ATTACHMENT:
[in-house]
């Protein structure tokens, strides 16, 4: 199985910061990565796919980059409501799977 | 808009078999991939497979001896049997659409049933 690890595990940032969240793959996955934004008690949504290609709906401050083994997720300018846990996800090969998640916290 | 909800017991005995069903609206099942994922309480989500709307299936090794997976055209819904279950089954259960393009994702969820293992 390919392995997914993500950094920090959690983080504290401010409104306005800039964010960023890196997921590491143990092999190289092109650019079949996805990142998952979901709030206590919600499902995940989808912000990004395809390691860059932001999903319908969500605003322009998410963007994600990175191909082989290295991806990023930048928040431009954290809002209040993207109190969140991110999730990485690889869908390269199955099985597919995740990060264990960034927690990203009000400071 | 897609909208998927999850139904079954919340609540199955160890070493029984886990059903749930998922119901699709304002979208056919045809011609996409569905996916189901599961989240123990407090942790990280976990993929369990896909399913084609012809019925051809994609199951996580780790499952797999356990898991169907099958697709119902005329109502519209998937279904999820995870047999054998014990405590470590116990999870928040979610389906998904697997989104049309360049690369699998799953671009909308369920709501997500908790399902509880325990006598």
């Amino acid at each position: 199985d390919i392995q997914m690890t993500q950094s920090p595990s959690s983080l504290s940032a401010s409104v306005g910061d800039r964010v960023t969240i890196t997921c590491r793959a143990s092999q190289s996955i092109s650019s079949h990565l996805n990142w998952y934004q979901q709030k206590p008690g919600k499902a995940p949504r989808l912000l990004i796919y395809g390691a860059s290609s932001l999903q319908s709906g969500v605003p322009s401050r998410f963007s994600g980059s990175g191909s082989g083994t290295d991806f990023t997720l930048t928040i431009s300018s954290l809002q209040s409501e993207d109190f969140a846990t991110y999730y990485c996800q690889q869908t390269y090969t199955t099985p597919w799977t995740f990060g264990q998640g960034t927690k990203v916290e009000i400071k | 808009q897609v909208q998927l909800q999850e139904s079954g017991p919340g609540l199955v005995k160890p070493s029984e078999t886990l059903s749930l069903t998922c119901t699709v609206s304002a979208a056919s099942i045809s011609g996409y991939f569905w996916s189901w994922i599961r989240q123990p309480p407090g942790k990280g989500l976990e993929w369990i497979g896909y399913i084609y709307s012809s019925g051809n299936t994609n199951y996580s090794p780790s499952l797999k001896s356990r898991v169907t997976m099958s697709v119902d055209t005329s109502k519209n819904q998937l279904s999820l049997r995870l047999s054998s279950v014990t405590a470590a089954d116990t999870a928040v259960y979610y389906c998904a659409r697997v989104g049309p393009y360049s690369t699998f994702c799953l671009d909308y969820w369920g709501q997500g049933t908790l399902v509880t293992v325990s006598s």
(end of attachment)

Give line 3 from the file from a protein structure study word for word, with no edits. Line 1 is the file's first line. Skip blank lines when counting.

């Amino acid at each position: 199985d390919i392995q997914m690890t993500q950094s920090p595990s959690s983080l504290s940032a401010s409104v306005g910061d800039r964010v960023t969240i890196t997921c590491r793959a143990s092999q190289s996955i092109s650019s079949h990565l996805n990142w998952y934004q979901q709030k206590p008690g919600k499902a995940p949504r989808l912000l990004i796919y395809g390691a860059s290609s932001l999903q319908s709906g969500v605003p322009s401050r998410f963007s994600g980059s990175g191909s082989g083994t290295d991806f990023t997720l930048t928040i431009s300018s954290l809002q209040s409501e993207d109190f969140a846990t991110y999730y990485c996800q690889q869908t390269y090969t199955t099985p597919w799977t995740f990060g264990q998640g960034t927690k990203v916290e009000i400071k | 808009q897609v909208q998927l909800q999850e139904s079954g017991p919340g609540l199955v005995k160890p070493s029984e078999t886990l059903s749930l069903t998922c119901t699709v609206s304002a979208a056919s099942i045809s011609g996409y991939f569905w996916s189901w994922i599961r989240q123990p309480p407090g942790k990280g989500l976990e993929w369990i497979g896909y399913i084609y709307s012809s019925g051809n299936t994609n199951y996580s090794p780790s499952l797999k001896s356990r898991v169907t997976m099958s697709v119902d055209t005329s109502k519209n819904q998937l279904s999820l049997r995870l047999s054998s279950v014990t405590a470590a089954d116990t999870a928040v259960y979610y389906c998904a659409r697997v989104g049309p393009y360049s690369t699998f994702c799953l671009d909308y969820w369920g709501q997500g049933t908790l399902v509880t293992v325990s006598s």